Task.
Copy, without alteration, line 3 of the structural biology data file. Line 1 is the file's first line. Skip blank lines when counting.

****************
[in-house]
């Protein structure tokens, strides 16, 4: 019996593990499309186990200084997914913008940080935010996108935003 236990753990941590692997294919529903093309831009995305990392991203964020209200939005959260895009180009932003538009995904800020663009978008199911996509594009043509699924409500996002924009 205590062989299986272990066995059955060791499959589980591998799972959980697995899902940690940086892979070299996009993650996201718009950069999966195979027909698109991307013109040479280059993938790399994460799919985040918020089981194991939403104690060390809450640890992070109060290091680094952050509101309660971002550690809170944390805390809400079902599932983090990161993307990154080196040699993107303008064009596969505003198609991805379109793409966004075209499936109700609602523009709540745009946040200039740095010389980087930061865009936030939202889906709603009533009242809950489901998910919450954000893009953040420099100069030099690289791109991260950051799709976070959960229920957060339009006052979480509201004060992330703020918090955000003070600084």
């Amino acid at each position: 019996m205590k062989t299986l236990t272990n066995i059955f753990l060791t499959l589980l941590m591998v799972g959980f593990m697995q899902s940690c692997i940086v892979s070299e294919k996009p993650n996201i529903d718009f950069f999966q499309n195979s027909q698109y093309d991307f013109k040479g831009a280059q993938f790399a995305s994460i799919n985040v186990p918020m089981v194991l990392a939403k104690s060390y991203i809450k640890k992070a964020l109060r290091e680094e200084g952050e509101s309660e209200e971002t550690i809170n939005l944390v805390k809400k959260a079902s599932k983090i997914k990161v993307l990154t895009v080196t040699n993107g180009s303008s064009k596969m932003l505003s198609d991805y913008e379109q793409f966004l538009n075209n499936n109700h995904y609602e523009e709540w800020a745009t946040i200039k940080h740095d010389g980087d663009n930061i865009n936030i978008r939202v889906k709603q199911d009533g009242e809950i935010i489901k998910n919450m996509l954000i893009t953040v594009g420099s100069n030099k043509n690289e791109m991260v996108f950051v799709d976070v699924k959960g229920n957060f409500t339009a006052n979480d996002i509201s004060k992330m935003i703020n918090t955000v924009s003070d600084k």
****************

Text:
């Amino acid at each position: 019996m205590k062989t299986l236990t272990n066995i059955f753990l060791t499959l589980l941590m591998v799972g959980f593990m697995q899902s940690c692997i940086v892979s070299e294919k996009p993650n996201i529903d718009f950069f999966q499309n195979s027909q698109y093309d991307f013109k040479g831009a280059q993938f790399a995305s994460i799919n985040v186990p918020m089981v194991l990392a939403k104690s060390y991203i809450k640890k992070a964020l109060r290091e680094e200084g952050e509101s309660e209200e971002t550690i809170n939005l944390v805390k809400k959260a079902s599932k983090i997914k990161v993307l990154t895009v080196t040699n993107g180009s303008s064009k596969m932003l505003s198609d991805y913008e379109q793409f966004l538009n075209n499936n109700h995904y609602e523009e709540w800020a745009t946040i200039k940080h740095d010389g980087d663009n930061i865009n936030i978008r939202v889906k709603q199911d009533g009242e809950i935010i489901k998910n919450m996509l954000i893009t953040v594009g420099s100069n030099k043509n690289e791109m991260v996108f950051v799709d976070v699924k959960g229920n957060f409500t339009a006052n979480d996002i509201s004060k992330m935003i703020n918090t955000v924009s003070d600084k």